Stop use of Kanamycin injection: TB activists
TB survivors, activists and organisations have jointly written to the Ministry of Health and Family Welfare demanding the complete phase-out of Kanamycin, an injectable anti-TB drug
Mumbai Tuberculosis survivors, activists and organisations have jointly written to the Ministry of Health and Family Welfare demanding the complete phase-out of Kanamycin, an injectable anti-TB drug, which has many severe side effects including irreversible hearing loss and kidney impairment.
While the Centre has committed to an all-oral treatment regimen for drug-resistant TB patients in several instances, Kanamycin injections still continue to be widely used. The group’s concern was raised by the latest communication from the Centre to all states about utilising unused stocks of 54.19 lakh vials of Kanamycin.
The World Health Organization (WHO) has long removed Kanamycin injection for its treatment guidelines and instead recommends the two new oral anti-TB drugs bedaquiline and delamanid. “The Indian governments Programmatic Management of Drug-Resistant Tuberculosis guidelines issued in 2021 also does not mention the kanamycin injection. Yet, states continue to use it because the other new oral drugs are yet to be made widely available,” said Mumbai based activist Ganesh Acharya, who is one of the signatories to the letter. Some of the signatories include patients who have suffered irreversible hearing impairment due to kanamycin.
The Centre on January 24 issued a circular to the states titled ‘Optimal utilisation of anti-TB drugs’. In the circular, Dr Rajendra Joshi, deputy director-general of the Central TB Division, highlights that there has been less utilisation of some anti TB drugs due to the ongoing Covid-19 pandemic since 2020.
“Despite considering best estimated future consumption of these drugs, stock of some anti TB drugs is unlikely to be used in the TB programme within their shelf life,” Joshi noted circular further listing down the available stocks of eight different anti-TB drugs including 54.19 lakh vials of kanamycin. “The Programme Division is considering a donation of these drugs to medical colleges, hospitals under the state government, central funded hospitals, AllMS, railways and defence hospitals,” Joshi stated.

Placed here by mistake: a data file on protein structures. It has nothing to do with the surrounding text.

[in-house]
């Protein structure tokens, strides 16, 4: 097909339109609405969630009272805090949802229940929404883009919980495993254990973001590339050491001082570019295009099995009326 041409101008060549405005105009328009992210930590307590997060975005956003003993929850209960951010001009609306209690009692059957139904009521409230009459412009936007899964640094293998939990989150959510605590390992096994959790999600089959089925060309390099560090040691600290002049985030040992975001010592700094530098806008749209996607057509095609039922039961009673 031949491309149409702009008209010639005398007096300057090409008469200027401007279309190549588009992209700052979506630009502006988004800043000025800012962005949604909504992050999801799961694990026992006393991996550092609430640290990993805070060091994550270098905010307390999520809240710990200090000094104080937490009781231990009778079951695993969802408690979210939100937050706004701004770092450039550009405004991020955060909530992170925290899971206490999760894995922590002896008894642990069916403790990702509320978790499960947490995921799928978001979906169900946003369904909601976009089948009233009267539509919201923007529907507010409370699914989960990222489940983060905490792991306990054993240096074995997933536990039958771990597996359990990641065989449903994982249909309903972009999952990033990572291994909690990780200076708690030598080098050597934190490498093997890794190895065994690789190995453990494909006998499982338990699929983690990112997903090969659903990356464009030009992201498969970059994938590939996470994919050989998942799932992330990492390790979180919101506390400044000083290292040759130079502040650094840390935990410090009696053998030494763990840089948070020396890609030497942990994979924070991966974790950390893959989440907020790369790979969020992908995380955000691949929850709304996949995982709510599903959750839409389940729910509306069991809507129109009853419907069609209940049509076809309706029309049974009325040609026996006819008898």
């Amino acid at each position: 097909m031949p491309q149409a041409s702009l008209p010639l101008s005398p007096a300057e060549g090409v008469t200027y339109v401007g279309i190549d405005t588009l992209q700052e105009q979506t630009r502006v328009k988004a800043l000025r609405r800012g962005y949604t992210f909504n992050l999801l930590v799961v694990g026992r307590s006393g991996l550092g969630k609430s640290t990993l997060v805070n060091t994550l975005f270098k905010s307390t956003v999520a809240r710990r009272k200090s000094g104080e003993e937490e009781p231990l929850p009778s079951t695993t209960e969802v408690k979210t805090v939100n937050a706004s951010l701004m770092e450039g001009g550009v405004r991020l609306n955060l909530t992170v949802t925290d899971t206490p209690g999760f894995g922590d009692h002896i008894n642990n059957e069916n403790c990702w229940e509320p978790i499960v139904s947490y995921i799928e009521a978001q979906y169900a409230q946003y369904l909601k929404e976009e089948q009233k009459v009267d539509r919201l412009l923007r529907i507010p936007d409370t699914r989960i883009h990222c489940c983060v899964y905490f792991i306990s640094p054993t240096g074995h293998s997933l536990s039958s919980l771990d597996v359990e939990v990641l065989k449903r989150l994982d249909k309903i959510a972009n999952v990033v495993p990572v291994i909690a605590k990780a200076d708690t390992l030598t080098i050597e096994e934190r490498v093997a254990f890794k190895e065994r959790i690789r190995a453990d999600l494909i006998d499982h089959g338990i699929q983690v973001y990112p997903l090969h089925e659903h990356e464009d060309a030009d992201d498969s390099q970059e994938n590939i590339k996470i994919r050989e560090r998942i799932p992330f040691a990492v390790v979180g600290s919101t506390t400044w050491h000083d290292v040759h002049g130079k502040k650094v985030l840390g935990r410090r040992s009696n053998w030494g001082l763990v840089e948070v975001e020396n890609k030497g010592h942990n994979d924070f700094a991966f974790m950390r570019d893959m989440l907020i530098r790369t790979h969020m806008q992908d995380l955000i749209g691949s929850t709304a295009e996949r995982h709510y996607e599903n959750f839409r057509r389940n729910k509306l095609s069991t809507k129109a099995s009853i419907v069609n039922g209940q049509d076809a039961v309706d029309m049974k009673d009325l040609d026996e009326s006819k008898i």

The course of kanamycin injection goes on for six to nine months and a patient takes as many as 24 injections in a month. “The side effects are so ghastly that patients voluntarily skip these injections at the risk of worsening of their disease,” said Acharya, citing a case of a 28-year-old drug-resistant TB patient in Mumbai who has refused to take the injection after suffering from severe side effects during a previous TB treatment regimen.
“Patients who are put on kanamycin injection are traumatised with the TB treatment,” said Eldred Tellis, director of nonprofit Sankalp Rehabilitation Trust, also a signatory to the letter. “The government simply wants to use the injection because they have it in stock. There is no thought given to the thousands of patients who will suffer from side effects in that attempt,” he said.
The activists demanded that kanamycin be removed from the list of drugs for donation to medical colleges, hospitals under the state government or centre, a clear directive about completely stopping the use of kanamycin at all centres, enhanced access to new oral drugs bedaquiline and delamanid and that kanamycin stocks could be redirected for non-TB use.